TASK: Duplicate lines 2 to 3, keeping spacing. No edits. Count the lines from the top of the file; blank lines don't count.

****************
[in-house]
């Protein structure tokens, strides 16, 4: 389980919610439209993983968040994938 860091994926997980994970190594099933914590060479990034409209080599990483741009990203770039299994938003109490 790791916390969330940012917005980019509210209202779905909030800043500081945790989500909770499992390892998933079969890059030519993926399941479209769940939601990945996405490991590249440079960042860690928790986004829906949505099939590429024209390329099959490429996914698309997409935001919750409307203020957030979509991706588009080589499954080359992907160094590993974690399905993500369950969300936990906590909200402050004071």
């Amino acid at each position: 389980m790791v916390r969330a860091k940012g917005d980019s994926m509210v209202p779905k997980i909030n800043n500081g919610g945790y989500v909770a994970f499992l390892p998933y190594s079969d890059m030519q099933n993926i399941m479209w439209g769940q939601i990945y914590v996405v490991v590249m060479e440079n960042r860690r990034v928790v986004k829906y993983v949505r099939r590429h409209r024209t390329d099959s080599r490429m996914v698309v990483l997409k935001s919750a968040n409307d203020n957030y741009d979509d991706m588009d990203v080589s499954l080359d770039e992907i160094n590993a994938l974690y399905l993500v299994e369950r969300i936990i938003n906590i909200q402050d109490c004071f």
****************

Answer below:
């Protein structure tokens, strides 16, 4: 389980919610439209993983968040994938 860091994926997980994970190594099933914590060479990034409209080599990483741009990203770039299994938003109490 790791916390969330940012917005980019509210209202779905909030800043500081945790989500909770499992390892998933079969890059030519993926399941479209769940939601990945996405490991590249440079960042860690928790986004829906949505099939590429024209390329099959490429996914698309997409935001919750409307203020957030979509991706588009080589499954080359992907160094590993974690399905993500369950969300936990906590909200402050004071």
């Amino acid at each position: 389980m790791v916390r969330a860091k940012g917005d980019s994926m509210v209202p779905k997980i909030n800043n500081g919610g945790y989500v909770a994970f499992l390892p998933y190594s079969d890059m030519q099933n993926i399941m479209w439209g769940q939601i990945y914590v996405v490991v590249m060479e440079n960042r860690r990034v928790v986004k829906y993983v949505r099939r590429h409209r024209t390329d099959s080599r490429m996914v698309v990483l997409k935001s919750a968040n409307d203020n957030y741009d979509d991706m588009d990203v080589s499954l080359d770039e992907i160094n590993a994938l974690y399905l993500v299994e369950r969300i936990i938003n906590i909200q402050d109490c004071f």